“If I ever did a movie about my life, it’d be me on the carousel waving to my father, and my father listening to music until he went to the beer stand,” McGowan, now 64, said. “He’d have a few beers and disappear. I’d be on the carousel, and I would just stay there. He’d drink and ride some rides and get in the car and go home… He’d pass out on the couch, and my mother had to take a bus to get me.”

But McGowan wasn’t resentful of his father’s absence. He was content as long as the carousel continued its circular path, the horses bobbing up and down, and the organ playing its iconic tune.

And that’s how, McGowan said, he learned to play the piano; that’s how he developed his ear for music; and that’s how the carousel essentially became McGowan’s first music teacher.

Larry McGowan’s skill and precision can be seen throughout the park, in everything from the painted display signs to the caterpillar ride. File photo

Larry McGowan’s skill and precision can be seen throughout the park, in everything from the painted display signs to the caterpillar ride. File photo

“If you make a noise, I can say it’s this note or that note. It’s a gift,” he said. “And I think I developed it as a kid while sitting on the carousel going round and round and round for hours and just listening to the tunes. Then I’d go home and noodle it out on the piano before I even knew how to play.”

Although McGowan’s first keyboard was a hand-me-down from his sister—he didn’t have formal piano lessons until he was 9 years old—it didn’t take long for him to learn to play as well as a child prodigy.

His first performances were at Catholic Mass at Stations of the Cross and Benedictions of the Blessed Sacrament in his local White Plains parish. McGowan’s religious upbringing was strong; he went to Mass every Sunday and he was taught in a Catholic parochial school his whole life.

Thus, McGowan’s teenage years brought about a crossroads.

At age 13, he played the organ in front of the pope at the noon Mass during the 1964 World’s Fair in New York City. Not long after, his father bought him his first Wurlitzer piano. But at the same time, the Catholic faith tugged on his shirt sleeves, and he was forced to decide which career path to follow: music or the priesthood.

The horses on the Playland carousel were painted by hand, with no two alike, by the park’s resident artist.

The horses on the Playland carousel were painted by hand, with no two alike, by the park’s resident artist.

He joined the Carmelite Friars seminary, but his visit lasted only about six months.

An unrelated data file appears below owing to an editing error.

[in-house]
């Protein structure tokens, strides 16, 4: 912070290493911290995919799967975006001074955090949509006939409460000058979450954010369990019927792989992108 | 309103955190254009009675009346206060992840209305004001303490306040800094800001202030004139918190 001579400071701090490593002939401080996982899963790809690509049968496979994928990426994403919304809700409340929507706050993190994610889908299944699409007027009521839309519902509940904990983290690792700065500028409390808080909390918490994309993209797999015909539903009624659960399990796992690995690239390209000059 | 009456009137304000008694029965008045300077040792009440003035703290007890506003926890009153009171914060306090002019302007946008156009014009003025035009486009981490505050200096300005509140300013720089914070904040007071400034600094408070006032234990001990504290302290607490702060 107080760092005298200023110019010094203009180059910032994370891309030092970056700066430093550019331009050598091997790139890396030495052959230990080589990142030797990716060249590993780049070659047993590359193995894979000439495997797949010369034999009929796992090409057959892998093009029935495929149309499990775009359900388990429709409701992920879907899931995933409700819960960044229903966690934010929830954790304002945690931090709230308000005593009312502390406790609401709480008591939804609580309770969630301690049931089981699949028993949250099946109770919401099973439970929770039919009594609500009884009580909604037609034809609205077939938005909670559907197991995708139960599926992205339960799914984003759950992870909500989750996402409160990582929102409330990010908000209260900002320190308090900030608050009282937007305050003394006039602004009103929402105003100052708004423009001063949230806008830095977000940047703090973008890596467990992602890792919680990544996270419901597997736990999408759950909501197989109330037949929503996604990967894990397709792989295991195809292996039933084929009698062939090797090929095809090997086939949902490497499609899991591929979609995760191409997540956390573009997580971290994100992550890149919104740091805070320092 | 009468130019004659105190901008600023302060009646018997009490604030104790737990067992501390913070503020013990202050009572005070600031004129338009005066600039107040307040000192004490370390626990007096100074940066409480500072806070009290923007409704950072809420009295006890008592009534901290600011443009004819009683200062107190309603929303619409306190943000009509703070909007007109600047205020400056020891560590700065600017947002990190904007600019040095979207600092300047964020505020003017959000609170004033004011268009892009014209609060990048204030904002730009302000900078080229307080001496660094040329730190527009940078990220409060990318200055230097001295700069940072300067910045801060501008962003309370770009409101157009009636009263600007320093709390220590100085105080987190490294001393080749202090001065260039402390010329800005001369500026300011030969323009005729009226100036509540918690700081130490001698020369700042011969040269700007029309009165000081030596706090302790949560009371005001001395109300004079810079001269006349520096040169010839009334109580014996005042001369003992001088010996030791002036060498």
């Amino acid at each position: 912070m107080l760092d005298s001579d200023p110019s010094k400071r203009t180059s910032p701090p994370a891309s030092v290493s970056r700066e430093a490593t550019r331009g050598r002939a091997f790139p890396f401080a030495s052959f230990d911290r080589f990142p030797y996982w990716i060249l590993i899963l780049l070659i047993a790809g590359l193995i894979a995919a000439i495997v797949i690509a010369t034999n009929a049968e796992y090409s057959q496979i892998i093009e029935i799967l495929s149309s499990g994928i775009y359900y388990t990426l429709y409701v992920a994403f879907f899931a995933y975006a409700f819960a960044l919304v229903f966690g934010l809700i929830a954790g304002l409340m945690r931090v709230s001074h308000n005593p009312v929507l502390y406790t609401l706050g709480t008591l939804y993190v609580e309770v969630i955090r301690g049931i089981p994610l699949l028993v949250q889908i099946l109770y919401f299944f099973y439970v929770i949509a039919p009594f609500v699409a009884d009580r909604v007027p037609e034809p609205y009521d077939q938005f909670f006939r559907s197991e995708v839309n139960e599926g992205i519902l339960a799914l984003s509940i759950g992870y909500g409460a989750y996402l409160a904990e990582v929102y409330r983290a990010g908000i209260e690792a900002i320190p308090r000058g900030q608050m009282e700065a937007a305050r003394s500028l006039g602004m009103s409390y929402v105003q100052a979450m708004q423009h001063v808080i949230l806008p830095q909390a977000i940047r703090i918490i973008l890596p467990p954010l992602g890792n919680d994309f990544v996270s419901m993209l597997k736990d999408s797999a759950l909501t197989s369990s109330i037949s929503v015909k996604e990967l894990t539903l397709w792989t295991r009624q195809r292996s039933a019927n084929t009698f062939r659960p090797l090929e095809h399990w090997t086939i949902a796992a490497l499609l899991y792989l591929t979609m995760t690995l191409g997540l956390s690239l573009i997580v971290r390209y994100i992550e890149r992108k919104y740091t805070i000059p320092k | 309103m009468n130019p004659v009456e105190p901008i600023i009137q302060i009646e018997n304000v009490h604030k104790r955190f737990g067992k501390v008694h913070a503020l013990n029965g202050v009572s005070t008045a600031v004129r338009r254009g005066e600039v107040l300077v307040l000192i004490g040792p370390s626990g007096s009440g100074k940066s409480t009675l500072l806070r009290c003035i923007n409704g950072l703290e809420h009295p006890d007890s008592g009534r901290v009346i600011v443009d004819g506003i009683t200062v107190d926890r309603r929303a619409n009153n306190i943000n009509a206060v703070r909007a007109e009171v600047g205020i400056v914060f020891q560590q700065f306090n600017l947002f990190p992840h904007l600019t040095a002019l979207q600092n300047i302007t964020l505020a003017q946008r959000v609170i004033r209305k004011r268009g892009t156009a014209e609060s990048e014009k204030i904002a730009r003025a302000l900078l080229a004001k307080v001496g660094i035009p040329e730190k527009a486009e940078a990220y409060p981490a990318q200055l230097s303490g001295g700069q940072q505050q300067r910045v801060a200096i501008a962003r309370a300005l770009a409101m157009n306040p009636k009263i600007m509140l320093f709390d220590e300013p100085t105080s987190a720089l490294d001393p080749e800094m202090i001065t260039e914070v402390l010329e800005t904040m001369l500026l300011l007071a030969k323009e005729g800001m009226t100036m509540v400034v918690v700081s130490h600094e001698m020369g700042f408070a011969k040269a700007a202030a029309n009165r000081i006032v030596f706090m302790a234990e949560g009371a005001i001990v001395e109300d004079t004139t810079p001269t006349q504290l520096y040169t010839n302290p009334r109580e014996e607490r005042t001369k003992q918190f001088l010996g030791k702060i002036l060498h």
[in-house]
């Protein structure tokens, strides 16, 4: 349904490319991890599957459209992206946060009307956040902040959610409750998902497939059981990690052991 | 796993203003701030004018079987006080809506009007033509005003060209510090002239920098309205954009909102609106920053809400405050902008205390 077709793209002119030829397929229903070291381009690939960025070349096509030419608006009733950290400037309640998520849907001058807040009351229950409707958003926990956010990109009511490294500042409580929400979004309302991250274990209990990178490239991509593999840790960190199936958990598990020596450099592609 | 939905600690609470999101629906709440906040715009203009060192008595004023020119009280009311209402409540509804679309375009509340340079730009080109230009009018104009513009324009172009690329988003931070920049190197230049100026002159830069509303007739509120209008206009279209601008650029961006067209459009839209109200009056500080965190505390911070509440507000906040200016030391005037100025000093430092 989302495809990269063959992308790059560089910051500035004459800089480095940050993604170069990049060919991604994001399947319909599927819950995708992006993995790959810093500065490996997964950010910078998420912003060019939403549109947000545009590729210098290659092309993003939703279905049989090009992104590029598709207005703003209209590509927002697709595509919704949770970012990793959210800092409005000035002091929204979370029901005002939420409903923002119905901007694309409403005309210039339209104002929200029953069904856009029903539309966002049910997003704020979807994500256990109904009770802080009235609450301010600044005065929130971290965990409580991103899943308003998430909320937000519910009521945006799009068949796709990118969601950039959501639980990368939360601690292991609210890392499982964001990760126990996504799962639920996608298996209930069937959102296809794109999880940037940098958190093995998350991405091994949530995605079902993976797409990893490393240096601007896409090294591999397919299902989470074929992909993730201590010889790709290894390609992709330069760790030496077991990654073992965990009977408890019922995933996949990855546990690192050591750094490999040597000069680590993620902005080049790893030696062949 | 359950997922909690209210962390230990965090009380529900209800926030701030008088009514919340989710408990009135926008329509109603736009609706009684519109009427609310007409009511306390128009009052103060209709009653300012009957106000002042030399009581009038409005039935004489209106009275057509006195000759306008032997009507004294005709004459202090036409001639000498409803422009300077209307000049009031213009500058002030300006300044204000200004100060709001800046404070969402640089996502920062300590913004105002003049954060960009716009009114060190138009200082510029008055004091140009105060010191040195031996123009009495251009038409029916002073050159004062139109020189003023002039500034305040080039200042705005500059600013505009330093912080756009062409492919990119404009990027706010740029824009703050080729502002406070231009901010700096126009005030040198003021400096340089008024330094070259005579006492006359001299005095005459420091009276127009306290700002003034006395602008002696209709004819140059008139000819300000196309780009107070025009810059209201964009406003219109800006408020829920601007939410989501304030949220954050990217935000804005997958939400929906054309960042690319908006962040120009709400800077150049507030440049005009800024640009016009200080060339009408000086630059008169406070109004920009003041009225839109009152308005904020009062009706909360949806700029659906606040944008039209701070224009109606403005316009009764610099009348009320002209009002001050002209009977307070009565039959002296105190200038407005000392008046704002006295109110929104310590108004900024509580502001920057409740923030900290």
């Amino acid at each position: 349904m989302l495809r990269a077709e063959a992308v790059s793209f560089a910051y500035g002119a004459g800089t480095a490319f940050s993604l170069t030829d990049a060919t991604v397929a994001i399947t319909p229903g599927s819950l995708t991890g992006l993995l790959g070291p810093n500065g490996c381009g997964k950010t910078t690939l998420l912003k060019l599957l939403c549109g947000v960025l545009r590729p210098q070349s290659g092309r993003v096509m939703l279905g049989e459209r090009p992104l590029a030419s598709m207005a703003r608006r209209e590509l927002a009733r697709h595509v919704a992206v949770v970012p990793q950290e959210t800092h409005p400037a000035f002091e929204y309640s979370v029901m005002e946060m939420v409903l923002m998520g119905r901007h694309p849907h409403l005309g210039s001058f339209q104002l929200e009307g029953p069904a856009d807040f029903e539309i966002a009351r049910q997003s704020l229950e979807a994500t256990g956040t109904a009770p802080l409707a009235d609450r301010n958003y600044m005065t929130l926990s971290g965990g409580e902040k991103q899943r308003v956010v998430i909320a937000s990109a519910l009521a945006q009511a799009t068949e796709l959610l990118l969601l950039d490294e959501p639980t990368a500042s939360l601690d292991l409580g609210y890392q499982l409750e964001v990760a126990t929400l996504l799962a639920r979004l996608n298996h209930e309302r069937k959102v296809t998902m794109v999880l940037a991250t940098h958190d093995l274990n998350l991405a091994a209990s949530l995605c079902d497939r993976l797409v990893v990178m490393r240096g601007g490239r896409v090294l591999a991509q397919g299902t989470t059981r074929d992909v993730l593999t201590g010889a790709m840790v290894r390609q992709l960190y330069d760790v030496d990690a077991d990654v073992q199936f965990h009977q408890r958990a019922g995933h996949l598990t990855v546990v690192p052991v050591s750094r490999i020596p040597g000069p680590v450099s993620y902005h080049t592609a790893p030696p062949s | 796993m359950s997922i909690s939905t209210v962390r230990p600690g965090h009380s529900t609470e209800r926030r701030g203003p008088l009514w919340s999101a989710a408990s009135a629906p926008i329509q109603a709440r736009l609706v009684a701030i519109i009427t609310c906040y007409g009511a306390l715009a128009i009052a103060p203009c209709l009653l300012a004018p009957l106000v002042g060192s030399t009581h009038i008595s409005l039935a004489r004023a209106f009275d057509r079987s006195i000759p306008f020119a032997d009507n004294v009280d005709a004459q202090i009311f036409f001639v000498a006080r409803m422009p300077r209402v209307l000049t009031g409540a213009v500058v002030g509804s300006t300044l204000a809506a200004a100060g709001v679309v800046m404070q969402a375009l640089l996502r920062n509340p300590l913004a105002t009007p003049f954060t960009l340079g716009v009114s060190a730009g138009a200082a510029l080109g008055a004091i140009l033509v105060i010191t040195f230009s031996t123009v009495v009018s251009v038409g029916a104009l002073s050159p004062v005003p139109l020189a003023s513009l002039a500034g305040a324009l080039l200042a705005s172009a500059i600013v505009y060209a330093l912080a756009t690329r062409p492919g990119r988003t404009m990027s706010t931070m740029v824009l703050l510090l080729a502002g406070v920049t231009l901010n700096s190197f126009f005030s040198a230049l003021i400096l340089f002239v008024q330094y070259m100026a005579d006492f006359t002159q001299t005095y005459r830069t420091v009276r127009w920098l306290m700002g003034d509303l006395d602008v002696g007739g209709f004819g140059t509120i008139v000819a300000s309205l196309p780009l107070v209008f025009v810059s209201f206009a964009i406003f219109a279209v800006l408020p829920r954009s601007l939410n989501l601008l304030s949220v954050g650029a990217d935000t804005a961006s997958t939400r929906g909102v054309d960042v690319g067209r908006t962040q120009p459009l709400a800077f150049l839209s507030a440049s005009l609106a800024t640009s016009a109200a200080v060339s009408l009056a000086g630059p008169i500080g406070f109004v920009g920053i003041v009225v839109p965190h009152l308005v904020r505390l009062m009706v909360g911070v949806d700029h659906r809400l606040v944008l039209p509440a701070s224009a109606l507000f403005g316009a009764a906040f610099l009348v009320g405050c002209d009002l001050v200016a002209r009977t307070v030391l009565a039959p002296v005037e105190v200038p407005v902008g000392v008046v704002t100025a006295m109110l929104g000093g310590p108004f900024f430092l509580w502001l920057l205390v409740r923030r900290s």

“I used to play in the chapel when I thought no one was looking,” McGowan said. “I used to wear all these flashy things, and when [the priests] found me playing, they said, ‘This is not your calling. No, no. Showbiz is calling you.’”

Three years later, in 1967, he joined the Dunwoodie Seminary in Yonkers, but again stayed only six months.

“I thought [the priesthood] was going to be a way of life for me,” McGowan said. “I decided it wasn’t for me if I was going to be an entertainer. There was no drinking. No womanizing. No cursing. All the things
wrong with me that God is trying to fix.”

As much as he learned that the priesthood wasn’t for him, showbiz was.

And his musical career started in 1968 with Rat Race Choir, a progressive rock band that had a cult-like following on Long Island and the metropolitan area from the late ‘60s to the early ‘80s.

The group began as a bunch of teenagers in their White Plains homes. McGowan said he remembers practicing in his mother’s living room and performing in a number of Westchester venues and Long Island rock music clubs.

“It was a free-spirited time in my life,” McGowan said. “It was all geared around music and the band.”

It has been roughly 100 years since the carousel began operating. The amusement park ride has been a love of Larry McGowan’s ever since he joined Playland as a maintenance worker 35 years ago. Photos/Will Thomas

It has been roughly 100 years since the carousel began operating. The amusement park ride has been a love of Larry McGowan’s ever since he joined Playland as a maintenance worker 35 years ago. Photos/Will Thomas

But McGowan’s fast-paced world crashed and burned in 1979.

An internal strife with the band’s new management forced McGowan out of Rat Race Choir. The band was beginning to play in larger venues and clubs where sex and drugs were rampant.